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An ambassador and trained facilitator under Eco Femme (a social enterprise working towards menstrual health in south India), Sanjina is also an active member of the MHM Collective- India and Menstrual Health Alliance- India. She has conducted Menstrual Health sessions in multiple government schools adopted by Rotary District 3240 as part of their WinS project in rural Bengal. She has also delivered training of trainers on SRHR, gender, sexuality and Menstruation for Tomorrow’s Foundation, Vikramshila Education Resource Society, Nirdhan trust and Micro Finance, Tollygunj Women In Need, Paint It Red in Kolkata.

Now as an MH Fellow with YKA, she’s expanding her impressive scope of work further by launching a campaign to facilitate the process of ensuring better menstrual health and SRH services for women residing in correctional homes in West Bengal. The campaign will entail an independent study to take stalk of the present conditions of MHM in correctional homes across the state and use its findings to build public support and political will to take the necessary action.

Saurabh has been associated with YKA as a user and has consistently been writing on the issue MHM and its intersectionality with other issues in the society. Now as an MHM Fellow with YKA, he’s launched the Right to Period campaign, which aims to ensure proper execution of MHM guidelines in Delhi’s schools.

The long-term aim of the campaign is to develop an open culture where menstruation is not treated as a taboo. The campaign also seeks to hold the schools accountable for their responsibilities as an important component in the implementation of MHM policies by making adequate sanitation infrastructure and knowledge of MHM available in school premises.

Read more about his campaign.

Harshita is a psychologist and works to support people with mental health issues, particularly adolescents who are survivors of violence. Associated with the Azadi Foundation in UP, Harshita became an MHM Fellow with YKA, with the aim of promoting better menstrual health.

Her campaign #MeriMarzi aims to promote menstrual health and wellness, hygiene and facilities for female sex workers in UP. She says, “Knowledge about natural body processes is a very basic human right. And for individuals whose occupation is providing sexual services, it becomes even more important.”

Meri Marzi aims to ensure sensitised, non-discriminatory health workers for the needs of female sex workers in the Suraksha Clinics under the UPSACS (Uttar Pradesh State AIDS Control Society) program by creating more dialogues and garnering public support for the cause of sex workers’ menstrual rights. The campaign will also ensure interventions with sex workers to clear misconceptions around overall hygiene management to ensure that results flow both ways.

Read more about her campaign.

MH Fellow Sabna comes with significant experience working with a range of development issues. A co-founder of Project Sakhi Saheli, which aims to combat period poverty and break menstrual taboos, Sabna has, in the past, worked on the issue of menstruation in urban slums of Delhi with women and adolescent girls. She and her team also released MenstraBook, with menstrastories and organised Menstra Tlk in the Delhi School of Social Work to create more conversations on menstruation.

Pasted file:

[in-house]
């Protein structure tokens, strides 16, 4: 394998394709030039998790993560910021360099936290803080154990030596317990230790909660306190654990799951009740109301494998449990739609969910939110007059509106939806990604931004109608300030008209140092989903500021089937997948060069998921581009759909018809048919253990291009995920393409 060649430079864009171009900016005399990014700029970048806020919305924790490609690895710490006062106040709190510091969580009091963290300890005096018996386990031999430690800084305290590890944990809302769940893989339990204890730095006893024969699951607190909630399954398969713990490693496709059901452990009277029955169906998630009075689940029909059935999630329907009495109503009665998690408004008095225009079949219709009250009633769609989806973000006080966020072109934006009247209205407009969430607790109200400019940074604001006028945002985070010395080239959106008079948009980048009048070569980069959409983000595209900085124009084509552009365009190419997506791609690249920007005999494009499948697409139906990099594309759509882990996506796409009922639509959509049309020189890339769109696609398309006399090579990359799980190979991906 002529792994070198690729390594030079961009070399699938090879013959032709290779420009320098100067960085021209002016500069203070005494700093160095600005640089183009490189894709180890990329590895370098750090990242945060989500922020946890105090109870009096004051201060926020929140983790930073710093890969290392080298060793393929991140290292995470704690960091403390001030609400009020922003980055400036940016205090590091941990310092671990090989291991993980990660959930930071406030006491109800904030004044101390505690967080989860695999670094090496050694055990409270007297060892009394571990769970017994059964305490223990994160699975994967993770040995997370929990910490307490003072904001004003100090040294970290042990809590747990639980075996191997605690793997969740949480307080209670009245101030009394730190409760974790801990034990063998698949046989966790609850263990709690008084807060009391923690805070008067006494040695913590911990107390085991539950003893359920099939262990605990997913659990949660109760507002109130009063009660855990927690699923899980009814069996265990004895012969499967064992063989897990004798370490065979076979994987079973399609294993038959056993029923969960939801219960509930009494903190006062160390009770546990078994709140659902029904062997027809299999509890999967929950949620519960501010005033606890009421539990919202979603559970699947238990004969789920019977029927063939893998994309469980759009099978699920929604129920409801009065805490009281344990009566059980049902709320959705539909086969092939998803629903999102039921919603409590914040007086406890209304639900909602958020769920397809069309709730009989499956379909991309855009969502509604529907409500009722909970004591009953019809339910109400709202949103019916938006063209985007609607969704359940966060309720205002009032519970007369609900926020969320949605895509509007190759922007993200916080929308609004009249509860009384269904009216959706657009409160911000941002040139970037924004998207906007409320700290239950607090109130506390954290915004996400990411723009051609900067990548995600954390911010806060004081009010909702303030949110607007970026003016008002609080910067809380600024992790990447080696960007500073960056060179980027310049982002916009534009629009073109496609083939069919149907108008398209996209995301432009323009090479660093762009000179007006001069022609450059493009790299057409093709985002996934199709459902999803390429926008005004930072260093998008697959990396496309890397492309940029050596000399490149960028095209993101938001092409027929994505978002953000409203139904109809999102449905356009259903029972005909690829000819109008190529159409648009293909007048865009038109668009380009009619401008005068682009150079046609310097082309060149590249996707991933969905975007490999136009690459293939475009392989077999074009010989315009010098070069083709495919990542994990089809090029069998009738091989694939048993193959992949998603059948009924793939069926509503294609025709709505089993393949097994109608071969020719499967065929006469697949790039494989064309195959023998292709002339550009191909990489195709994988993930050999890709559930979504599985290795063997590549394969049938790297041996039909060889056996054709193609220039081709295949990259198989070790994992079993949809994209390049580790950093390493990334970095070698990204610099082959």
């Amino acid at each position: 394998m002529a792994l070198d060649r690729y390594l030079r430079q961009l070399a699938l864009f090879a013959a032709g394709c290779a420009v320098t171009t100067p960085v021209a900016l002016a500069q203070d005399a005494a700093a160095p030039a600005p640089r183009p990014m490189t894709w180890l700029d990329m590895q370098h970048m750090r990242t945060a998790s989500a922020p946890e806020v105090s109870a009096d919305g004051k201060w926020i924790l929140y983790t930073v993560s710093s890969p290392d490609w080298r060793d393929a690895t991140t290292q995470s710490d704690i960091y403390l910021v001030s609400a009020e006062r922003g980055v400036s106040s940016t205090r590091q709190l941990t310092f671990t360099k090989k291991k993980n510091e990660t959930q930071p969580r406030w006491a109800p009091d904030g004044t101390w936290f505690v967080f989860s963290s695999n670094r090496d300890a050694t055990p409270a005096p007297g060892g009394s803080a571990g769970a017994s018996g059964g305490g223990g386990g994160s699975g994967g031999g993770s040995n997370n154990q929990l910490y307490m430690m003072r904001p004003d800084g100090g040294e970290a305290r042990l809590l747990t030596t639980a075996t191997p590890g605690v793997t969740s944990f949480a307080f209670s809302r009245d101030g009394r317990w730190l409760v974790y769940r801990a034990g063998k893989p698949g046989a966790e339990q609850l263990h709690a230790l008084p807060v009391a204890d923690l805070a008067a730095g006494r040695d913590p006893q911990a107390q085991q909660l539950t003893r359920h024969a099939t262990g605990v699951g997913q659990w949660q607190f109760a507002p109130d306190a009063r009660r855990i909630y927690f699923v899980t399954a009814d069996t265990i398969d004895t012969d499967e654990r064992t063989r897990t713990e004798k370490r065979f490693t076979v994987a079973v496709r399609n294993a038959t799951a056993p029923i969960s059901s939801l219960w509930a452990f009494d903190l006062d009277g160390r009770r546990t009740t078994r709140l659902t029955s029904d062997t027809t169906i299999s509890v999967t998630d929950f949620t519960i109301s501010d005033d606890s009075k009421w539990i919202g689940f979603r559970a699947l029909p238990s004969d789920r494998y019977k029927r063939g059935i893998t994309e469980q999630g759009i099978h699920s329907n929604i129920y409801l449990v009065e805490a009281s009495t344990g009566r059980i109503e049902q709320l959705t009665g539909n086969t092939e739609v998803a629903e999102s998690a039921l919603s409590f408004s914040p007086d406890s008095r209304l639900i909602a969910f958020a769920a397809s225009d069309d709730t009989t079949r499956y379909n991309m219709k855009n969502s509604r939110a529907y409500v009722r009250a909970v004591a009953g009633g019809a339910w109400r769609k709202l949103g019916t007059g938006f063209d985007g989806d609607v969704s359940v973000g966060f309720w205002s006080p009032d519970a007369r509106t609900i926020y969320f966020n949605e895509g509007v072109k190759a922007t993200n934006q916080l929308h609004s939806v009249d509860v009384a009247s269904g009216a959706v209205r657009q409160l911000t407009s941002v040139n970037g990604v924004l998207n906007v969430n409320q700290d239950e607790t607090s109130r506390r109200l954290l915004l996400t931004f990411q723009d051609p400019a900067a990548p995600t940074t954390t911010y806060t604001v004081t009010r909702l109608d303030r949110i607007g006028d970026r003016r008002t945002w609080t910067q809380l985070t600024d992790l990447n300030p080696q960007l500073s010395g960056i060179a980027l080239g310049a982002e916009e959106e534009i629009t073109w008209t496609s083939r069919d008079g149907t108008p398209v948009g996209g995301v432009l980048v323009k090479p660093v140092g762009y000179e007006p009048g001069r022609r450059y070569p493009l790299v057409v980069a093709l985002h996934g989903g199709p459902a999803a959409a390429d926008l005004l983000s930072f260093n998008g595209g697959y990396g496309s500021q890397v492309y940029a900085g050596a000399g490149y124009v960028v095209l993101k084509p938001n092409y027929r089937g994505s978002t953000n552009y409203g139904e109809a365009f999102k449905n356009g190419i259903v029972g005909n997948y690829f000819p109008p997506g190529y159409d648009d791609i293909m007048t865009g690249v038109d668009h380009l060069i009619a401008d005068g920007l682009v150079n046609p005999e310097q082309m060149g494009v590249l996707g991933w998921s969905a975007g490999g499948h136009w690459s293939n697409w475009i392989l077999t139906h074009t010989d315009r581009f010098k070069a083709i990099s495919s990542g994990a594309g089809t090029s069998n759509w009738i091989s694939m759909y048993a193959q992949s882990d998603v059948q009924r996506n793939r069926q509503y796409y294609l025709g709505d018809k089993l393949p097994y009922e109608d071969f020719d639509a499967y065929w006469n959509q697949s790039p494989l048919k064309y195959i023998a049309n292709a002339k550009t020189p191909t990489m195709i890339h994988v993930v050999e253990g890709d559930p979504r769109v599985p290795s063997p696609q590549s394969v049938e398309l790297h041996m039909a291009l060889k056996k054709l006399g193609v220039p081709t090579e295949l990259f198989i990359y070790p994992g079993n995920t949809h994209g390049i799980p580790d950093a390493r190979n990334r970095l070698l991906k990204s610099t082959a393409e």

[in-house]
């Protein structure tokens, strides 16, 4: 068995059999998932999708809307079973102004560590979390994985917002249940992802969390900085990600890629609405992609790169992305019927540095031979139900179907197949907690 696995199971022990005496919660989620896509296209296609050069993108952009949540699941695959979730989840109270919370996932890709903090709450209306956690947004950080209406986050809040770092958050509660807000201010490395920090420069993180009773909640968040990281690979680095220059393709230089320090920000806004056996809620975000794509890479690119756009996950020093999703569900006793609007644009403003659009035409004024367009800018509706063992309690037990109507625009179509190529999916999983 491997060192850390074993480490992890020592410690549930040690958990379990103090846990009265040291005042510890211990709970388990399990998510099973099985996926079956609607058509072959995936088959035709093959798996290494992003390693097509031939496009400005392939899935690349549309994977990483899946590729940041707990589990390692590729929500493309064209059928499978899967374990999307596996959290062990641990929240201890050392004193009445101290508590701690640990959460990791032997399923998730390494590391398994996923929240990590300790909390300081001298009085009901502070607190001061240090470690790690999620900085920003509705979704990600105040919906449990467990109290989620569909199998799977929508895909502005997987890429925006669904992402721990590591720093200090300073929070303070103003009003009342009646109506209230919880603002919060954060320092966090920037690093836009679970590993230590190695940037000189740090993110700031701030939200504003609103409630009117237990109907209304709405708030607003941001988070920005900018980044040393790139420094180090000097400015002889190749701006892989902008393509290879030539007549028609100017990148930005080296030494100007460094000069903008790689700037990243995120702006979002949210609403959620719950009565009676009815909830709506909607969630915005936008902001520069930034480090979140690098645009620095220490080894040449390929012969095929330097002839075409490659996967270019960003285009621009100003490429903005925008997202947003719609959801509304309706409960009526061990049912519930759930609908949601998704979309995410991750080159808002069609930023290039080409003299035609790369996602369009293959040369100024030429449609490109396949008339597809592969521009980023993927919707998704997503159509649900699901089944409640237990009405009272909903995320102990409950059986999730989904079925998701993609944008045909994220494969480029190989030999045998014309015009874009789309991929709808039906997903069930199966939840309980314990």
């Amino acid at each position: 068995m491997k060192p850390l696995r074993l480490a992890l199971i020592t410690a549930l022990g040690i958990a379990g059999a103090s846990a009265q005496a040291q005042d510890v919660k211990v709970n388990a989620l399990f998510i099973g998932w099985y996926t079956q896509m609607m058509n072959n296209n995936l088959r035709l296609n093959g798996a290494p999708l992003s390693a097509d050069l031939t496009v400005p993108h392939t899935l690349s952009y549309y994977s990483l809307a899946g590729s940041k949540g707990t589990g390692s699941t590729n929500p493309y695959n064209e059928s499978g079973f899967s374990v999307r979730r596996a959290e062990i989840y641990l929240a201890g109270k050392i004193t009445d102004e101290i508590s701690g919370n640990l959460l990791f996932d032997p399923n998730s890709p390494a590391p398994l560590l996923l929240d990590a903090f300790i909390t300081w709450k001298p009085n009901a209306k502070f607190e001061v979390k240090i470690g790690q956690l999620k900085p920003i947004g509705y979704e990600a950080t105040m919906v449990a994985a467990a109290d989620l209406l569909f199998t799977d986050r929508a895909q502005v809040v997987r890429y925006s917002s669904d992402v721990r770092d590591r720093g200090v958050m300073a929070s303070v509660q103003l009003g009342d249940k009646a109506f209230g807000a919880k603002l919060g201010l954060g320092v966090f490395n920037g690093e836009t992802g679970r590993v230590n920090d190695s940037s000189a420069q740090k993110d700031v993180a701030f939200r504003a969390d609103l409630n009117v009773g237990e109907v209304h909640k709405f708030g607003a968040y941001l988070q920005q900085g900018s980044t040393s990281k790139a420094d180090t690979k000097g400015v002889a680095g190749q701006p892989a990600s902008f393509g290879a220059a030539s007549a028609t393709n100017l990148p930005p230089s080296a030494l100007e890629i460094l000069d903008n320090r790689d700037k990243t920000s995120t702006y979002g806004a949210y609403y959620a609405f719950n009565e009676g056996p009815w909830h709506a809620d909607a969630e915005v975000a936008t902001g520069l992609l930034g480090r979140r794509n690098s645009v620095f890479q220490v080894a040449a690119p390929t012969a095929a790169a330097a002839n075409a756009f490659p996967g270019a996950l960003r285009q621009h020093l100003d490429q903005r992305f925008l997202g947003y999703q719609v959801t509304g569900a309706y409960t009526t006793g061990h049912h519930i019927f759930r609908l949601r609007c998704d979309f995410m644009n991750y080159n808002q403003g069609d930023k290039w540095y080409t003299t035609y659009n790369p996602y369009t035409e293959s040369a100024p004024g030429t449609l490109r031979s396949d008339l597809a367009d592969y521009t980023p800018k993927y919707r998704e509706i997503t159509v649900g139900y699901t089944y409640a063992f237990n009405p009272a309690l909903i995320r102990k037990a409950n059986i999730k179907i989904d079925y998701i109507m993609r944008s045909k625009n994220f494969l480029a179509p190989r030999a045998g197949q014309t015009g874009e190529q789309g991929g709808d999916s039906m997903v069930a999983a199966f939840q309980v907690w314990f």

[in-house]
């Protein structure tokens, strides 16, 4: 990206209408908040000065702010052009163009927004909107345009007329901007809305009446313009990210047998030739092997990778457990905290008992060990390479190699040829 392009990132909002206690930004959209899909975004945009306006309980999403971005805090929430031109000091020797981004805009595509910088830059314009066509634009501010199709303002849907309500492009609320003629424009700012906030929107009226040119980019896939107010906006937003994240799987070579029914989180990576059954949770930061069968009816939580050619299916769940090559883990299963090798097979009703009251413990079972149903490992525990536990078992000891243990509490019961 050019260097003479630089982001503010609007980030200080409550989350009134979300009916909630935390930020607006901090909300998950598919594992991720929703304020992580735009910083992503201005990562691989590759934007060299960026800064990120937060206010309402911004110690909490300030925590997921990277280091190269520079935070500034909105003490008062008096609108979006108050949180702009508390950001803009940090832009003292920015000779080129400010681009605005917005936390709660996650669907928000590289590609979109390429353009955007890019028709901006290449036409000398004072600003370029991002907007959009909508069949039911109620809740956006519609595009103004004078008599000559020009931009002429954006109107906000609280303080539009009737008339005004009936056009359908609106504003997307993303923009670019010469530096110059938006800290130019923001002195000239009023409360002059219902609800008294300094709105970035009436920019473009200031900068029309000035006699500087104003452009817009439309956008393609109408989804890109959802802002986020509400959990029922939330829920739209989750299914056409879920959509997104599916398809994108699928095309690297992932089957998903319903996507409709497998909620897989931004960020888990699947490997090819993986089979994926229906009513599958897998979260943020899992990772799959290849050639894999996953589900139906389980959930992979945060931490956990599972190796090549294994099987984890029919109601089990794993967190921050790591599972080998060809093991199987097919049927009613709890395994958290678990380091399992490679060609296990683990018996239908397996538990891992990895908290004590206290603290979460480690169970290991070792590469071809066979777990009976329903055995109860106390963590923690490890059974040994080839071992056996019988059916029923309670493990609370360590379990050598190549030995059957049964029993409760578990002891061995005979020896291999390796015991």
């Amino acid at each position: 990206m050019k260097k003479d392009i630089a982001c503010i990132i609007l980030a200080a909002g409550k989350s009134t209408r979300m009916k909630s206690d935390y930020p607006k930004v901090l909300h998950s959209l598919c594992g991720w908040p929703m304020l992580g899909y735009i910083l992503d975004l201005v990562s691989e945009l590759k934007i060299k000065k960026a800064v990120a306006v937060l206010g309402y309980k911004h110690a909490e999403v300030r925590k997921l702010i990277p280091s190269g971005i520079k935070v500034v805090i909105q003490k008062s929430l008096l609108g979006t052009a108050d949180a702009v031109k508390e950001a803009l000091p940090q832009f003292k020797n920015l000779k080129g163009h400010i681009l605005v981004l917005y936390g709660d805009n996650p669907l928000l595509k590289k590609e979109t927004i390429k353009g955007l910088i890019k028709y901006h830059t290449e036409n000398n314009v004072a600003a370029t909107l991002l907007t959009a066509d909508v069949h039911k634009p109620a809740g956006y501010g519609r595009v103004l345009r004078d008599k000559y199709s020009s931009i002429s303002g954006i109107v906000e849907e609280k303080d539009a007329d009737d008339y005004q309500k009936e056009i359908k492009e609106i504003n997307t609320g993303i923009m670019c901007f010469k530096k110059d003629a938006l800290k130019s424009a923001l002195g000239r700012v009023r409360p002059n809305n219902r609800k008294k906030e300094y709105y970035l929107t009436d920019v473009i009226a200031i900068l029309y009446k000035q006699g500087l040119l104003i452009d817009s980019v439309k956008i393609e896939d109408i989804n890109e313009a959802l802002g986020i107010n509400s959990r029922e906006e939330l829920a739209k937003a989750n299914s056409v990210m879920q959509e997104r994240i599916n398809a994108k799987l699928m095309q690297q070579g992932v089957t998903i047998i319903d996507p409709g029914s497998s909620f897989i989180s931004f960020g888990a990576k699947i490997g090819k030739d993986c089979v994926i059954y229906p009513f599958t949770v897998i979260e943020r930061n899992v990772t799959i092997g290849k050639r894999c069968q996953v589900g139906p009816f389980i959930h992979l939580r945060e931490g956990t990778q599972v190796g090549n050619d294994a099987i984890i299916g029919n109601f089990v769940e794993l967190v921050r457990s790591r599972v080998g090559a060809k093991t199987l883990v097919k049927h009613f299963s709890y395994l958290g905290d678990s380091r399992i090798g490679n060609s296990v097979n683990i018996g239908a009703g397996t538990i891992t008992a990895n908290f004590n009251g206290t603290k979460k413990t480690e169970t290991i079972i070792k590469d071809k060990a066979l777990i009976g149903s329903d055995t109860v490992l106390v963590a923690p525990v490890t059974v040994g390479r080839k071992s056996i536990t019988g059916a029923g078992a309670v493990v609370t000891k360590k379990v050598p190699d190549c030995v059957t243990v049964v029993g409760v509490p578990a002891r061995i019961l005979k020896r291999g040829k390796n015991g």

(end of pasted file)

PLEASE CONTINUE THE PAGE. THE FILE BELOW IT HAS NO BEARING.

With YKA MHM Fellow Vineet, Sabna launched Menstratalk, a campaign that aims to put an end to period poverty and smash menstrual taboos in society. As a start, the campaign aims to begin conversations on menstrual health with five hundred adolescents and youth in Delhi through offline platforms, and through this community mobilise support to create Period Friendly Institutions out of educational institutes in the city.

Read more about her campaign. 

A student from Delhi School of Social work, Vineet is a part of Project Sakhi Saheli, an initiative by the students of Delhi school of Social Work to create awareness on Menstrual Health and combat Period Poverty. Along with MHM Action Fellow Sabna, Vineet launched Menstratalk, a campaign that aims to put an end to period poverty and smash menstrual taboos in society.

As a start, the campaign aims to begin conversations on menstrual health with five hundred adolescents and youth in Delhi through offline platforms, and through this community mobilise support to create Period Friendly Institutions out of educational institutes in the city.

Find out more about the campaign here.

A native of Bhagalpur district – Bihar, Shalini Jha believes in equal rights for all genders and wants to work for a gender-equal and just society. In the past she’s had a year-long association as a community leader with Haiyya: Organise for Action’s Health Over Stigma campaign. She’s pursuing a Master’s in Literature with Ambedkar University, Delhi and as an MHM Fellow with YKA, recently launched ‘Project अल्हड़ (Alharh)’.